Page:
While working on a monumental fish sculpture for the 1992 Summer Olympics in Barcelona, Frank Gehry’s office developed its own software to manage the complexities of the project and gain greater control of the design and construction process. During the design of the Guggenheim Museum in Bilbao in the late 1990s, they refined this software into what became Digital Project. By 2002, Gehry Technologies (GT) was born. A spin-off from the design office, GT offered architects the software and expertise that came from realizing Gehry Partners’ complex buildings.
On Tuesday, GT revealed it has spun off Digital Project into an independent company, Digital Project Inc. This followed Monday's announcement that Trimble Navigation Limited—a company that may not be familiar by name, but one whose products are widely known and used—acquired GT (but not Digital Project) for an undisclosed amount.
That acquisition, described as a strategic alliance, is part of Trimble’s broader strategy to integrate the work flow among the architecture, engineering, and construction industries. In 2011 Trimble completed the acquisition of Tekla, a BIM software platform. In June of 2012 they purchased the 3D modeling program SketchUp from Google. Since 2009, Trimble has acquired 29 companies that produce software, including CAD, BIM, GIS, and GPS applications. With GT, Trimble gets GTeam, a cloud-based project management and collaboration platform. Perhaps the most unique aspect of the deal, though, is the fact that Trimble will now own GT’s project design, modeling, optimization, and management services arm as well.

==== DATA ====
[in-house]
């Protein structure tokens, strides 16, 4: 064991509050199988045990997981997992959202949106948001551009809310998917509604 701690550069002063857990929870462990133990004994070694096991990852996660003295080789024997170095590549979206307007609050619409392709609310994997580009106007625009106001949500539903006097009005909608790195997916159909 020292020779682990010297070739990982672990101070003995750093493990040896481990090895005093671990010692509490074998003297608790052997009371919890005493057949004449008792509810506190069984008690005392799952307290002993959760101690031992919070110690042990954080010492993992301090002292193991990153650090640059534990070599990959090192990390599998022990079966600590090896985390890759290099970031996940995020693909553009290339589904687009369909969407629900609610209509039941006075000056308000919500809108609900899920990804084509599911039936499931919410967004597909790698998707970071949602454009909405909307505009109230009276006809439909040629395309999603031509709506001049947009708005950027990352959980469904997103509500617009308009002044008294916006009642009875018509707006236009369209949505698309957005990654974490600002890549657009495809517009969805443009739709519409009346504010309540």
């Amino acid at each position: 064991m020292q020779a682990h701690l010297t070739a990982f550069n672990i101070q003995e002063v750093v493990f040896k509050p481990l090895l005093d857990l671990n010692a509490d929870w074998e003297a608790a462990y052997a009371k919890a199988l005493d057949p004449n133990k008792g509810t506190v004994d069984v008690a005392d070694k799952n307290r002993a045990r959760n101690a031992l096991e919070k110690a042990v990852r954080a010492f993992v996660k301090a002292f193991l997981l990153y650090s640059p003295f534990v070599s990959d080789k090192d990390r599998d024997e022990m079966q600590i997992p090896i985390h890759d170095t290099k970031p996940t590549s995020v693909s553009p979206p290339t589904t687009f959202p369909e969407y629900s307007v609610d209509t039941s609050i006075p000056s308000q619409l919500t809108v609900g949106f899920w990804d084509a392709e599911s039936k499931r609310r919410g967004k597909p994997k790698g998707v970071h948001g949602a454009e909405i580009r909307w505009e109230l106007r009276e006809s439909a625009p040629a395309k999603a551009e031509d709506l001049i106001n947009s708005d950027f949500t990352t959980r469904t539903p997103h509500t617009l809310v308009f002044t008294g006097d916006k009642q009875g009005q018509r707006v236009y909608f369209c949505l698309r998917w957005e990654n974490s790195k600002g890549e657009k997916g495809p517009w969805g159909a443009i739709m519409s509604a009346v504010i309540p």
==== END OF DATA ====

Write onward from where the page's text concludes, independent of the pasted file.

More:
According to Steven Berglund, President and CEO of Trimble, “We’re interested in the entire work process.” Trimble already produces software and instrumentation used in multiple construction, surveying, and transportation fields. From mapping terrain with drones to partnerships with Caterpillar and Hilti to implement construction controls, Trimble is trying to create a company that treats projects as “a continuum of information,” according to John Bacus, product management director of Trimble’s architecture division.
Gehry acknowledges that Trimble was not the first company to approach GT. When asked what motivated the decision to sell, he says, “They have the bandwidth to add (software) developers.” In discussing the acquisition Gehry made it clear he wants to be able to focus on the design office with the knowledge that GT will continue to grow; Trimble’s plan for incorporating GT seems to support that desire. According to Bacus, the GT professional services division will operate independently and the software division will be integrated into a team of developers working on AEC applications.
Trimble aspires to create integration rare in the design and building process. The question is: How the company gets there, and what part GT will play? As for Digital Project, though it is no longer part of GT, it will continue to be a core tool in GT’s professional services business. Future development, marketing, and sales of the program will continue under Digital Project Inc., which has the same shareholders as GT before Trimble’s acquisition.